Do you have a compelling story or student success tips you’d like to see published on the Pearson Students blog?  If you are a college student and interested in writing for us – click here to pitch your idea and get started! 

  • A latte in a white cup with a leaf design in the foam.

    Study Locations to Keep You Motivated and Productive

    Kaitlin Hung

    Even after my third year of university and I STILL struggle with finding the ideal environment/habits for studying. This past quarter seemed to be one of my best quarters, not perfect but I was able to smoothly pass my classes while balancing two jobs. I was wondering what caused this and realized there was something I did differently. I studied in different spots!

    I noticed that the reason I don’t study as well in my room is because my room is a personal space of comfort. I subconsciously associate my room with relaxation which causes me to not work as hard or lose focus easily.

    In no particular order here are the different places I studied this year and what I loved about them:

    1. University Library

    My university’s library has many tables with dividers for individual study as well as study rooms you can reserve for hours. The library is a free option with Wi-Fi that allows me to study with my friends (including the ones that lived on campus and didn’t have a car). Being surrounded by studying students motivates me to study as hard as my peers. Not to mention our school’s libraries have a designated quiet floor for those who don’t enjoy the chatter!

    2. Local Cafes

    I’m not talking about the international chains of cafes, which aren’t a bad option at all, but the smaller rustic cafes that have dimmed lights and other seating options like couches or loveseats. People here will be independently working or having a chat with their friends, the white noise here is one of my favorite sounds to listen to while working. It may be difficult for some to work in dull lighting, but I personally enjoy it, it provides what I imagine “old school academia” would be like.

    3. Botanical Garden

    This may sound a bit impractical but think of it as a productive picnic! My university has a botanical garden but if your school doesn’t, a local park would be another great option! I usually study here if I have an exam coming up; I’d bring a clipboard and print all my practice material to go over so I wouldn’t have to use any electronics. The sun shining on me and the light breeze is a nice way to get out and stay productive. Check out this blog about how plants reduce stress!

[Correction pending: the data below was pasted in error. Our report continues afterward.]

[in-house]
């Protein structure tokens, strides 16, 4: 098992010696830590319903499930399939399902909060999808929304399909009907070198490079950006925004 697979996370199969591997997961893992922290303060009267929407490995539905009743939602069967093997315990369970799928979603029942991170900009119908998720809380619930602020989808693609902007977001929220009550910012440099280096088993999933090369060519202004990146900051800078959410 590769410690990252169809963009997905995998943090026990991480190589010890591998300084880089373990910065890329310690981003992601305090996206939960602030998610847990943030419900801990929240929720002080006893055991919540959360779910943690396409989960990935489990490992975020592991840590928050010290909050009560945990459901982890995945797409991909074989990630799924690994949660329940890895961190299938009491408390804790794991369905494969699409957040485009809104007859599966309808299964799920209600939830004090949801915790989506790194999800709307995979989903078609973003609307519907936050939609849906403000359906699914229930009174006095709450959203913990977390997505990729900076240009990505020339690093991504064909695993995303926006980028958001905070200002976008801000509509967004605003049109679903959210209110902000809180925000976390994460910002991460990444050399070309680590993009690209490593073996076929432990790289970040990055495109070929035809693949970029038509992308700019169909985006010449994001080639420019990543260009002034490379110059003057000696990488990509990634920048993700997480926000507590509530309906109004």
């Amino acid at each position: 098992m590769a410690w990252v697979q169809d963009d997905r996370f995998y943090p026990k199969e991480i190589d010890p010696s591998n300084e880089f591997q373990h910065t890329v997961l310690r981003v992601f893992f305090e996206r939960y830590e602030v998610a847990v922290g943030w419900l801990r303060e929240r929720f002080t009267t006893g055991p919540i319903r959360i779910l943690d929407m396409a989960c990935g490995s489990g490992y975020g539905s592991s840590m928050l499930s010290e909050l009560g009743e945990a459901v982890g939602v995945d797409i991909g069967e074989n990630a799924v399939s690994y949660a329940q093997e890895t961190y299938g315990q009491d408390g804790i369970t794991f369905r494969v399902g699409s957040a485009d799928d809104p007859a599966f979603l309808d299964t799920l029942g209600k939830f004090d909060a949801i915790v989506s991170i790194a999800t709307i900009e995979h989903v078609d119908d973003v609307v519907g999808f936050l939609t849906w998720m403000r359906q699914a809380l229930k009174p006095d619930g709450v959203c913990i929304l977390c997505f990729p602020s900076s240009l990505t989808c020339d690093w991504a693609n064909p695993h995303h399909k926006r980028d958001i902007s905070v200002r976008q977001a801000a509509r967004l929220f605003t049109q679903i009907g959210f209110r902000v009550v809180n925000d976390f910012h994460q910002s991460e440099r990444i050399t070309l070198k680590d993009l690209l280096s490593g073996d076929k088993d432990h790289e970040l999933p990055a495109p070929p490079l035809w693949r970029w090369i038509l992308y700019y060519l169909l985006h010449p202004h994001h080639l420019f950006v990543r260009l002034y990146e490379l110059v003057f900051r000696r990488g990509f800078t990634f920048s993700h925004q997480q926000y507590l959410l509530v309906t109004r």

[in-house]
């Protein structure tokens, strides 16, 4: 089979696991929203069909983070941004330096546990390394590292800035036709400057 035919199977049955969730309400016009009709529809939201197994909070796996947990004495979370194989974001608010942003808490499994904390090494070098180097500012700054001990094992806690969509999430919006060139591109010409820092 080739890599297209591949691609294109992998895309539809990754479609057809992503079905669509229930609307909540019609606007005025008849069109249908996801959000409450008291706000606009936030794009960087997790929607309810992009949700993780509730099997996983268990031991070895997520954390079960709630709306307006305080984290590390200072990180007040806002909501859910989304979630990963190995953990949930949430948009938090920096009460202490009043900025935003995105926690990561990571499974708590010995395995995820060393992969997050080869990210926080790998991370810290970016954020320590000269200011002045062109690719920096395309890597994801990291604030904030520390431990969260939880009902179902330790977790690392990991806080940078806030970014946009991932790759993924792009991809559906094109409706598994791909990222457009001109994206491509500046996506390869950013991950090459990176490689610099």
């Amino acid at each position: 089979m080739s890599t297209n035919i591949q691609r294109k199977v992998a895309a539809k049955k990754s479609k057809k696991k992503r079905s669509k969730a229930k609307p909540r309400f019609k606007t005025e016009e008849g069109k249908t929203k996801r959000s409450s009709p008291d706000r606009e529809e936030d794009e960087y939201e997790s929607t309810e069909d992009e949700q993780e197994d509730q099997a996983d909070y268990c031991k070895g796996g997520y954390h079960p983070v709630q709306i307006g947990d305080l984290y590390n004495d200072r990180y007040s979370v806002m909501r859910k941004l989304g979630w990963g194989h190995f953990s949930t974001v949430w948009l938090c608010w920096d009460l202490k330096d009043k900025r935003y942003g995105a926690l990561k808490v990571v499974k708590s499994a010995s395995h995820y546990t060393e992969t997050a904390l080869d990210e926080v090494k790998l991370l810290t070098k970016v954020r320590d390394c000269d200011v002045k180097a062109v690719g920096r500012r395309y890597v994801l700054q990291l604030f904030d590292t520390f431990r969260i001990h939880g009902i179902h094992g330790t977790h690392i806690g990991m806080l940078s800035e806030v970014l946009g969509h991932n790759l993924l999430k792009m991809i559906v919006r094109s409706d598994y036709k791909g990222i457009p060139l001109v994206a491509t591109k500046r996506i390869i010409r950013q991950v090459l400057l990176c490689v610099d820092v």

These are the main places I visited to stay motivated, and I look forward to finding new spots to study!

    Do you have a compelling story or student success tips you’d like to see published on the Pearson Students blog?  If you are a college student and interested in writing for us – click here to pitch your idea and get started! 

  • A young female college student sits at a table studying surrounded by her notes, a laptop, and a water bottle.

    Reduce Distractions to Improve Your Study Sessions

    Molly McKenna

    Do you ever have a challenging time studying? Do you often find yourself getting distracted and losing focus? Guess what... we have all been there. Studying can be a tedious task, especially when you are not prepared. Simple changes to your routine could tremendously help with your ability to get work done in the most efficient way. Ranging from finding the perfect spot to having the perfect materials, I am here to provide you with study tips and tricks that have motivated me to complete assignments and to properly conquer my studying requirements.

    Step One: Find A Spot That Is Secluded from Noise and Distractions